• When implementing a new vSphere 6.5 environment you should plan your topology in accordance with the VMware vCenter Server and PSC Deployment Types. Larger environments may require an external PSC.
  • When upgrading vCenter the deployment model already in place will be migrated, the upgrade supports different deployment topologies but can not make changes to the topology and SSO domain configuration.
  • In this post we will be upgrading vCenter Server 6.0 using the embedded deployment model. If you are using an external deployment model the PSC appliance must be upgraded before the vCenter Server.
  • Consider if the default self-signed certificates are sufficient or if you want to replace with custom CA or VMware CA signed certs, see Installing vCenter Internal CA signed SSL Certificates for more information.

embedded

Other Considerations

  • VCSA 6.5 with embedded PSC requires the following hardware resources (disk can be thin provisioned)
    • Tiny (up to 10 hosts, 100 VMs) – 2 CPUs, 10 GB RAM.
    • Small (up to 100 hosts, 1000 VMs) – 4 CPUs, 16 GB RAM.
    • Medium (up to 400 hosts, 4000 VMs) – 8 CPUs, 24 GB RAM.
    • Large (up to 1000 hosts, 10,000 VMs) – 16 CPUs, 32 GB RAM.
    • X-Large (up to 2000 hosts, 35,000 VMs) – 24 CPUs, 48 GB RAM – new to v6.5.
  • Storage requirements for the smallest environments start at 250 GB and increase depending on your specific database requirements. See the Storage Requirements document for further details.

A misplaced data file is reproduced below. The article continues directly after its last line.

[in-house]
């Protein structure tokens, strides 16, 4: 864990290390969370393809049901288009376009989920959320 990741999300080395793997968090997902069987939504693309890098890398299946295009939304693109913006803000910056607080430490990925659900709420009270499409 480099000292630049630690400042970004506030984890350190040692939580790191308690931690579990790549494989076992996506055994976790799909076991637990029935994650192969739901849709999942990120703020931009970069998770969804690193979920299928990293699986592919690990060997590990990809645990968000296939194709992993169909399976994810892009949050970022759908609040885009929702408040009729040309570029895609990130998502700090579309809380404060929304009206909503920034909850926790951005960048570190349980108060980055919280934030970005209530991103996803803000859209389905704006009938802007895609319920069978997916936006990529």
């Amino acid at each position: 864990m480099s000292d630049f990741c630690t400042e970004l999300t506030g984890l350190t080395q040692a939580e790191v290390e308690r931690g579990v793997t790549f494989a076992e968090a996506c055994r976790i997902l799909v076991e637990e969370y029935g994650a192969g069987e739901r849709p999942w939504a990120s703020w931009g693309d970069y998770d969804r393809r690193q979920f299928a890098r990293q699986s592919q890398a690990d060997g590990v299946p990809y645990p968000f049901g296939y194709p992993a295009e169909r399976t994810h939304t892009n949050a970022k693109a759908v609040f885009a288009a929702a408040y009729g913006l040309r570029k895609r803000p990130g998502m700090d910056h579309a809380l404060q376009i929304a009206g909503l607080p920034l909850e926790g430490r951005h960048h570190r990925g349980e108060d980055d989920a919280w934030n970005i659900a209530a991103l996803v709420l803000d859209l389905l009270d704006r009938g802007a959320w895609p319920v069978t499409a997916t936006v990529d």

• Where the PSC is deployed as a separate appliance this requires 2 CPUs, 4 GB RAM, 60 GB disk.
  • Environments with ESXi host(s) with more than 512 LUNs and 2048 paths should be sized large or x-large.
  • The ESXi host on which you deploy the new appliance should not be in lockdown or maintenance mode.
  • All vSphere components should be configured to use an NTP server. The installation can fail or the vCenter Server Appliance vpxd service may not be able to start if the clocks are unsynchronized.
  • FQDN resolution should be in place when deploying vCenter Server.
  • Review the list of Required Ports for vCenter Server and PSC.
  • Official resources – vSphere 6.5 Documentation Centre, vSphere 6.5 Release Notes.
  • Read the Important information before upgrading to vSphere 6.5 KB.

Installation

Download the VMware vCenter Server Appliance 6.5 ISO from VMware downloads: v6.5.0 | v6.5.0 U1.

Unlike the Windows vCenter installer, which hasn’t changed much in v6.5; the VCSA installer has had a complete overhaul. You’ll notice straight away that the GUI is much cleaner, and multiple deployment options (install, upgrade, migrate, restore) are now bundled into one installer.